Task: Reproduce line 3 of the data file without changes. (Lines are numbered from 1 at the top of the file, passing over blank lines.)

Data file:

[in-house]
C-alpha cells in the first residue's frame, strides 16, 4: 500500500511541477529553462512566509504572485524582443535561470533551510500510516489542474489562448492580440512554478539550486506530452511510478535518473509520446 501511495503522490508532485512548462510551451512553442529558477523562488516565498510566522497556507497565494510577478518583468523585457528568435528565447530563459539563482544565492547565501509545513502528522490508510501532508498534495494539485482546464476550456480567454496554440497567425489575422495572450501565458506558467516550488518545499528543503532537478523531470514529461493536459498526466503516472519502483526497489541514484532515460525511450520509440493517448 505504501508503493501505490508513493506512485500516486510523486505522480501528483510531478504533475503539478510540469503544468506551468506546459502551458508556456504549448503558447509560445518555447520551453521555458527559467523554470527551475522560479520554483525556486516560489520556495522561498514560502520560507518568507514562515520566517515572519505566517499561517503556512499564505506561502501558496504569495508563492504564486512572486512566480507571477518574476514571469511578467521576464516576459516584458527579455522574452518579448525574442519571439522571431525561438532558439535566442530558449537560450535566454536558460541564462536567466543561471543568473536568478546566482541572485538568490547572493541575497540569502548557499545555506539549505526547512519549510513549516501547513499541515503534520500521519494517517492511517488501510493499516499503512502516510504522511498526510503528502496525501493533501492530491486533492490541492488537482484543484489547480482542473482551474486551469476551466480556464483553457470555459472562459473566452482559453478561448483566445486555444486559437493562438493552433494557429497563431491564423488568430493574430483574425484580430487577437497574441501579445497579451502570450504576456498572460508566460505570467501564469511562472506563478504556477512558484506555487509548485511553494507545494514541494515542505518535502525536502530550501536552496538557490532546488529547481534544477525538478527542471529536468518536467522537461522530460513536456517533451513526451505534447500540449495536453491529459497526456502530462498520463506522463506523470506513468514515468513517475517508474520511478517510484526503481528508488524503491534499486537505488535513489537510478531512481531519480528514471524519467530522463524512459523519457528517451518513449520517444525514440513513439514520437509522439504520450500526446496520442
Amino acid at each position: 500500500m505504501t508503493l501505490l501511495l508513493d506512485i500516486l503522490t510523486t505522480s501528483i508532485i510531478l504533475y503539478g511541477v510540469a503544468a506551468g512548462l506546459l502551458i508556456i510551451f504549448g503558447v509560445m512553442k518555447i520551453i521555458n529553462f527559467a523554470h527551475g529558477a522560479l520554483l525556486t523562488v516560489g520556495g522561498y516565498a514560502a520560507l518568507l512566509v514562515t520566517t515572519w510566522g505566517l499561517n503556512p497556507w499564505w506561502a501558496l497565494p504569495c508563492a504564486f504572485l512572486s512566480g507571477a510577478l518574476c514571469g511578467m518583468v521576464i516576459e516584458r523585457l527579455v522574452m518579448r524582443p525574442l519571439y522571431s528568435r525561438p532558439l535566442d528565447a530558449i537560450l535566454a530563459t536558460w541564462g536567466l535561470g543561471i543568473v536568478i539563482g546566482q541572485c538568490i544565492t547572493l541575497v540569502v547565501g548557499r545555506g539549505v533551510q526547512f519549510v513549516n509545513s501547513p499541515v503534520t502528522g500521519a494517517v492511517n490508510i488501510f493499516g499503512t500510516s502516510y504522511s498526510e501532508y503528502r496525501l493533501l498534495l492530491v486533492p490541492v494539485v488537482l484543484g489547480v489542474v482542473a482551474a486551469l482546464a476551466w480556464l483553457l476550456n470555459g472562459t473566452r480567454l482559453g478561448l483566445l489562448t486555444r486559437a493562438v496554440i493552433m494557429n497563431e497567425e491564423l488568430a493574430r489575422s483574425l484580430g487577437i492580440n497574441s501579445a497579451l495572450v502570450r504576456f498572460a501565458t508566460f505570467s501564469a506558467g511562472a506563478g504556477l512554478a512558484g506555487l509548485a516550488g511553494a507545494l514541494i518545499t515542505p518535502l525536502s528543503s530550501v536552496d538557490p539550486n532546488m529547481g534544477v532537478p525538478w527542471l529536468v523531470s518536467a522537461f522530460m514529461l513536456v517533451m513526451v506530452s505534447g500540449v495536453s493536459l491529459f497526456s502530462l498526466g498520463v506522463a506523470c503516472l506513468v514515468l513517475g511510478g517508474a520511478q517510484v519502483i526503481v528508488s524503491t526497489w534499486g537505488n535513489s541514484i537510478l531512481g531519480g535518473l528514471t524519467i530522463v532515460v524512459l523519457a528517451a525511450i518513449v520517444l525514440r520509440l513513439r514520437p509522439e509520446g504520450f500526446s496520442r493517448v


Amino acid at each position: 500500500m505504501t508503493l501505490l501511495l508513493d506512485i500516486l503522490t510523486t505522480s501528483i508532485i510531478l504533475y503539478g511541477v510540469a503544468a506551468g512548462l506546459l502551458i508556456i510551451f504549448g503558447v509560445m512553442k518555447i520551453i521555458n529553462f527559467a523554470h527551475g529558477a522560479l520554483l525556486t523562488v516560489g520556495g522561498y516565498a514560502a520560507l518568507l512566509v514562515t520566517t515572519w510566522g505566517l499561517n503556512p497556507w499564505w506561502a501558496l497565494p504569495c508563492a504564486f504572485l512572486s512566480g507571477a510577478l518574476c514571469g511578467m518583468v521576464i516576459e516584458r523585457l527579455v522574452m518579448r524582443p525574442l519571439y522571431s528568435r525561438p532558439l535566442d528565447a530558449i537560450l535566454a530563459t536558460w541564462g536567466l535561470g543561471i543568473v536568478i539563482g546566482q541572485c538568490i544565492t547572493l541575497v540569502v547565501g548557499r545555506g539549505v533551510q526547512f519549510v513549516n509545513s501547513p499541515v503534520t502528522g500521519a494517517v492511517n490508510i488501510f493499516g499503512t500510516s502516510y504522511s498526510e501532508y503528502r496525501l493533501l498534495l492530491v486533492p490541492v494539485v488537482l484543484g489547480v489542474v482542473a482551474a486551469l482546464a476551466w480556464l483553457l476550456n470555459g472562459t473566452r480567454l482559453g478561448l483566445l489562448t486555444r486559437a493562438v496554440i493552433m494557429n497563431e497567425e491564423l488568430a493574430r489575422s483574425l484580430g487577437i492580440n497574441s501579445a497579451l495572450v502570450r504576456f498572460a501565458t508566460f505570467s501564469a506558467g511562472a506563478g504556477l512554478a512558484g506555487l509548485a516550488g511553494a507545494l514541494i518545499t515542505p518535502l525536502s528543503s530550501v536552496d538557490p539550486n532546488m529547481g534544477v532537478p525538478w527542471l529536468v523531470s518536467a522537461f522530460m514529461l513536456v517533451m513526451v506530452s505534447g500540449v495536453s493536459l491529459f497526456s502530462l498526466g498520463v506522463a506523470c503516472l506513468v514515468l513517475g511510478g517508474a520511478q517510484v519502483i526503481v528508488s524503491t526497489w534499486g537505488n535513489s541514484i537510478l531512481g531519480g535518473l528514471t524519467i530522463v532515460v524512459l523519457a528517451a525511450i518513449v520517444l525514440r520509440l513513439r514520437p509522439e509520446g504520450f500526446s496520442r493517448v